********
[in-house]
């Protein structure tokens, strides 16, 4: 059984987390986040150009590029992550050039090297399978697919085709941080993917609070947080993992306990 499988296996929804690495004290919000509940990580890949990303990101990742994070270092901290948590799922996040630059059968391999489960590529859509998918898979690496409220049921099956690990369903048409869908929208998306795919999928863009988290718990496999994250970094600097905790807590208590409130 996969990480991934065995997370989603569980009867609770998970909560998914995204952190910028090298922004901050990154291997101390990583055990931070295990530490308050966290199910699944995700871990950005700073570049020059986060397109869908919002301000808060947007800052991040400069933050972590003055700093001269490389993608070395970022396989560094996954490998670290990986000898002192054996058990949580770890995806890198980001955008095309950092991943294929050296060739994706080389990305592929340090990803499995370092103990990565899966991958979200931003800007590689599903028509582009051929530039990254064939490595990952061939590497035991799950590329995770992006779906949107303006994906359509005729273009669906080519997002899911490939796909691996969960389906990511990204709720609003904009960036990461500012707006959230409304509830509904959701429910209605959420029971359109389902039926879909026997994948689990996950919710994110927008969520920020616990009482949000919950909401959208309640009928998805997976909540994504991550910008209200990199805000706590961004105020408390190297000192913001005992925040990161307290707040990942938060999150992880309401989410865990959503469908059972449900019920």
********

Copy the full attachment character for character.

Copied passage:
[in-house]
């Protein structure tokens, strides 16, 4: 059984987390986040150009590029992550050039090297399978697919085709941080993917609070947080993992306990 499988296996929804690495004290919000509940990580890949990303990101990742994070270092901290948590799922996040630059059968391999489960590529859509998918898979690496409220049921099956690990369903048409869908929208998306795919999928863009988290718990496999994250970094600097905790807590208590409130 996969990480991934065995997370989603569980009867609770998970909560998914995204952190910028090298922004901050990154291997101390990583055990931070295990530490308050966290199910699944995700871990950005700073570049020059986060397109869908919002301000808060947007800052991040400069933050972590003055700093001269490389993608070395970022396989560094996954490998670290990986000898002192054996058990949580770890995806890198980001955008095309950092991943294929050296060739994706080389990305592929340090990803499995370092103990990565899966991958979200931003800007590689599903028509582009051929530039990254064939490595990952061939590497035991799950590329995770992006779906949107303006994906359509005729273009669906080519997002899911490939796909691996969960389906990511990204709720609003904009960036990461500012707006959230409304509830509904959701429910209605959420029971359109389902039926879909026997994948689990996950919710994110927008969520920020616990009482949000919950909401959208309640009928998805997976909540994504991550910008209200990199805000706590961004105020408390190297000192913001005992925040990161307290707040990942938060999150992880309401989410865990959503469908059972449900019920």